When my father died, I gave his computer to Goodwill after keeping it in an honored place on the floor of my office where I would look at it and think about whether giving it to him had made anything easier about the year and a half he spent grieving my mother’s death before he died, and wish, but not, that I knew the password that would let me search his brief online life to find evidence of relief, some track of his sadness lessening, but in the end I had to give up and let the question be erased.


Written in response to The Daily Post prompt: Your life without a computer: what does it look like?


5 Comments on “Erased

  1. You opened the door for your dad when you gave him the computer. He closed it when he passed away. Somehow, I imagine he found solace in connecting online, but I’m not sure you would have by doing the same. I think you made the right decision by erasing both the question and the answer.

  2. I introduced my dad to the computer when he came to live with us after my mother’s death. I helped him set up a email account and he was able to touch base with old friends. I, too, never checked his account after his death, but I knew his password. It was “genius” and he could never remember how to spell it. It still makes me smile.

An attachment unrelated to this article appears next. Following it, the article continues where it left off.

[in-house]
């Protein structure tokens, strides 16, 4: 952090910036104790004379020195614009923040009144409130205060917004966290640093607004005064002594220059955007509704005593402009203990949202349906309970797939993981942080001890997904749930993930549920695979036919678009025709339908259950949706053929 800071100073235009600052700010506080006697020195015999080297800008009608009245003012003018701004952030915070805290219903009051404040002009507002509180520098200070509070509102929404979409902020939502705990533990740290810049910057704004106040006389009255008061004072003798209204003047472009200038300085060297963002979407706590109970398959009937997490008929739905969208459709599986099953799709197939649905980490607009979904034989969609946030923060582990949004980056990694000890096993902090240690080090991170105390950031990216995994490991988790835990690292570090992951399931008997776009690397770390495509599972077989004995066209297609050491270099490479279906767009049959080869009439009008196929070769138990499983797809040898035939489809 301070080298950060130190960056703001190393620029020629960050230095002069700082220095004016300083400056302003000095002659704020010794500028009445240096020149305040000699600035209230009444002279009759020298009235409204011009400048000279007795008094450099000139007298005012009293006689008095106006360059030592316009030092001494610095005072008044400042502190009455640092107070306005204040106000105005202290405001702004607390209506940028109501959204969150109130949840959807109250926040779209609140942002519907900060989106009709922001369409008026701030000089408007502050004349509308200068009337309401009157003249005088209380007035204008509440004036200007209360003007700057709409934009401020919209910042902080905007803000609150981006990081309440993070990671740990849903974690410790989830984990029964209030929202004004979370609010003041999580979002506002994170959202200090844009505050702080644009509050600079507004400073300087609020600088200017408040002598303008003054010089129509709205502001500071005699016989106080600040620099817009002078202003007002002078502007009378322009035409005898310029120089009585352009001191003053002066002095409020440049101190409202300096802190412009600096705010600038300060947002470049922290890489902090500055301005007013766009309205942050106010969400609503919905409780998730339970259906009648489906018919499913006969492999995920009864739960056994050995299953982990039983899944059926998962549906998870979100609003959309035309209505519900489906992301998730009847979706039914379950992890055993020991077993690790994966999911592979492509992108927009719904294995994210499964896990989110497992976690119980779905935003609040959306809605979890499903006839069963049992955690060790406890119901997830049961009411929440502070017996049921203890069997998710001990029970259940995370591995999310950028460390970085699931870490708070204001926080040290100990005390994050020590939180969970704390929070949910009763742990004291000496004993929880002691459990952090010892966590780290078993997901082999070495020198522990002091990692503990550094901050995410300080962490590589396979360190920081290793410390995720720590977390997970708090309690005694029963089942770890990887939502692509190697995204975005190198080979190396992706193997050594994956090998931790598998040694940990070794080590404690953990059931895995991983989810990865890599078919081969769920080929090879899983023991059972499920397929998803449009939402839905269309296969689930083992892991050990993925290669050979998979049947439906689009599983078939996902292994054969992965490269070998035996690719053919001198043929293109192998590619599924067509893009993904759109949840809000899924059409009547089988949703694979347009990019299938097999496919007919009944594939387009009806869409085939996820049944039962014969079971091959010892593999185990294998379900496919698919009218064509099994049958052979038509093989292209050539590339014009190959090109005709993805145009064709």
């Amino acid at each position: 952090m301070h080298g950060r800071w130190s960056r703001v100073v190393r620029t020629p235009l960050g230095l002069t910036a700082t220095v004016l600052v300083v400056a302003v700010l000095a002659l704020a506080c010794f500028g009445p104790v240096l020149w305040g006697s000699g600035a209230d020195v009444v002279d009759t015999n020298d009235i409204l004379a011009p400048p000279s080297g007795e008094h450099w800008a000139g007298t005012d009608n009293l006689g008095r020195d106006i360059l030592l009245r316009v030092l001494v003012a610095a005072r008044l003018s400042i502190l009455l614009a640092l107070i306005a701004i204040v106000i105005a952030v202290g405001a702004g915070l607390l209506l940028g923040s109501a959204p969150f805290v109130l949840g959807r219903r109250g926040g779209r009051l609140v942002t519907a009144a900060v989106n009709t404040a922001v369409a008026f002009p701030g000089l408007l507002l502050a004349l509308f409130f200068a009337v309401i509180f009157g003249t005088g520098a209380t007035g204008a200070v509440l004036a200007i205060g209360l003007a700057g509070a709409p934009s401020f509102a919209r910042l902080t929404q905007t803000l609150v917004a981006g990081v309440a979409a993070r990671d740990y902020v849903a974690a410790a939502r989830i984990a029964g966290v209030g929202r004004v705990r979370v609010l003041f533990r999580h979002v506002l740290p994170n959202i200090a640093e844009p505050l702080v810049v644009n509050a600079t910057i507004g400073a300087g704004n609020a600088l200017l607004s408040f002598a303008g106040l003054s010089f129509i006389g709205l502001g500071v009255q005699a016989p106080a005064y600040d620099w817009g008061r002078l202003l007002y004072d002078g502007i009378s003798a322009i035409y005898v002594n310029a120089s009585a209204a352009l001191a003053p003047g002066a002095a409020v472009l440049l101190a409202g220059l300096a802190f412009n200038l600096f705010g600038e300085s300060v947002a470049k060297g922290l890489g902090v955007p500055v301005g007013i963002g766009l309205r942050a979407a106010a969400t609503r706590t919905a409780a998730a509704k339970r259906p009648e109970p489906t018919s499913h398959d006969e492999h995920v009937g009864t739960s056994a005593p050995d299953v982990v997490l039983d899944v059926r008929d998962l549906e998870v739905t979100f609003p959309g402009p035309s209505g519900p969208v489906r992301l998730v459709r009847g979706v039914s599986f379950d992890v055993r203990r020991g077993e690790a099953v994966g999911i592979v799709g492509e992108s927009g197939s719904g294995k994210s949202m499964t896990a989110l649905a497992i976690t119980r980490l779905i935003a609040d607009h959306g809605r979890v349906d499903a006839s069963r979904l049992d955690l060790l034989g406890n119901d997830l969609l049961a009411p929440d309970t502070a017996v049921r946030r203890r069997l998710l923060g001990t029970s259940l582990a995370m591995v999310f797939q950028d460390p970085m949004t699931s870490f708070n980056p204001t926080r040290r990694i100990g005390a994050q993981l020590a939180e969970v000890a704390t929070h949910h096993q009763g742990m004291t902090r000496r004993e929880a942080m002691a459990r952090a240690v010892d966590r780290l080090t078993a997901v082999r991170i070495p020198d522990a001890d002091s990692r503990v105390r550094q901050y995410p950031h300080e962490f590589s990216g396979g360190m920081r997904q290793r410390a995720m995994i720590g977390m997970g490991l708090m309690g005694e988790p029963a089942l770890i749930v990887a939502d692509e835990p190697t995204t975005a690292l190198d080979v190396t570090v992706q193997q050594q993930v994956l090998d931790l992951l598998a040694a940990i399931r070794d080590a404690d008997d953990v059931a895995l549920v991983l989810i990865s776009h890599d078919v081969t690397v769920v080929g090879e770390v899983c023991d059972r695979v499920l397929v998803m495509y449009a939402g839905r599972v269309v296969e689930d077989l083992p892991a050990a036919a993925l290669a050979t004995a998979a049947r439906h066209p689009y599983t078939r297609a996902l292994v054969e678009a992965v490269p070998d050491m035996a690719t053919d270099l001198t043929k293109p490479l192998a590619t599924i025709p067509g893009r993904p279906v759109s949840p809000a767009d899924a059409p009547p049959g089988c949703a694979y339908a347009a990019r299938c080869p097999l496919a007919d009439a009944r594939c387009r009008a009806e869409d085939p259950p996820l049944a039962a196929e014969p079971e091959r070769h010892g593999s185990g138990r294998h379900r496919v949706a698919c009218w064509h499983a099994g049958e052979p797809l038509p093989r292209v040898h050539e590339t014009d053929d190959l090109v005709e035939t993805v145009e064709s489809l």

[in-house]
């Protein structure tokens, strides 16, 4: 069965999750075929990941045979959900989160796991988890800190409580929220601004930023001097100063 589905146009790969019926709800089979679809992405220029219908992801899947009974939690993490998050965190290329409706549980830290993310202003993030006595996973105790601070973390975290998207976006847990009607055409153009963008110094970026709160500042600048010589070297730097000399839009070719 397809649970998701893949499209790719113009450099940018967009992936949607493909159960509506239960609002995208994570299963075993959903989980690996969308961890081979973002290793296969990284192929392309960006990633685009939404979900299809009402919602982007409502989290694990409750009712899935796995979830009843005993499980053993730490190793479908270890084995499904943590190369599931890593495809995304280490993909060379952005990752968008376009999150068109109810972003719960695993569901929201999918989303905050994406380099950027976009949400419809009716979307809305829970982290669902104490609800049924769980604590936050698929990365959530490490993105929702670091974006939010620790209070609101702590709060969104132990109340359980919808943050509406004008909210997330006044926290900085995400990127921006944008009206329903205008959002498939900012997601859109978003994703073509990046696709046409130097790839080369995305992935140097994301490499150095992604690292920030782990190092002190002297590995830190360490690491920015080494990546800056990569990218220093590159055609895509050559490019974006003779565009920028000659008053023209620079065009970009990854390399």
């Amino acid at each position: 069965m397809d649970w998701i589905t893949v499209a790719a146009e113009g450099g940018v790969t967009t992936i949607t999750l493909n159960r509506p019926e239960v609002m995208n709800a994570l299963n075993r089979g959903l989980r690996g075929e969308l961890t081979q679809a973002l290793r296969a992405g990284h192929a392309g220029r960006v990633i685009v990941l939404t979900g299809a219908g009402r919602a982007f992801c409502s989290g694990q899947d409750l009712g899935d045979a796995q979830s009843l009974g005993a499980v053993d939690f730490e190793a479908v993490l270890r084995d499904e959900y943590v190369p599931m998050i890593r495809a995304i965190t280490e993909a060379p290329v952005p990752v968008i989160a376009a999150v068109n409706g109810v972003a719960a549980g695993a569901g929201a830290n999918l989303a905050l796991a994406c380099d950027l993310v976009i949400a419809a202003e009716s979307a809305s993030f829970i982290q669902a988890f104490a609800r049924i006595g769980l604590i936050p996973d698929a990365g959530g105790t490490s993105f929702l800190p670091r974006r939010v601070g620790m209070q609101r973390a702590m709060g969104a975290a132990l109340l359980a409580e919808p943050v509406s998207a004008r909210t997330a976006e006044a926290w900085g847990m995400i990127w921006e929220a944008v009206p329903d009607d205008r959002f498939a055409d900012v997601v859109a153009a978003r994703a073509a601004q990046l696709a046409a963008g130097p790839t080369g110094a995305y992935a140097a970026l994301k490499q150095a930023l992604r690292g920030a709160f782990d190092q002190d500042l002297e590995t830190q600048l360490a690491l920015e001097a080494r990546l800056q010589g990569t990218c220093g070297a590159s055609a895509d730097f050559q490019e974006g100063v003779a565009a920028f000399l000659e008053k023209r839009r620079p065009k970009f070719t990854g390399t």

3. I watched my father traipse around the world for the first year and a half as being at home was too painful. Then he slowly descended into the dark spaces of dementia where he travelled a round circuit in safety wearing out endless shoes until he grew too tired to walk anymore. For those of us who loved him it was the never ending mourning for a man who disappeared leaving behind a living dry husk. His death was a release for us all gifting us with the relief of grief with closure.

  4. Sometimes imagining if it was helpful, is better than “reading the journal”. You did the best you could by giving him the opportunity.

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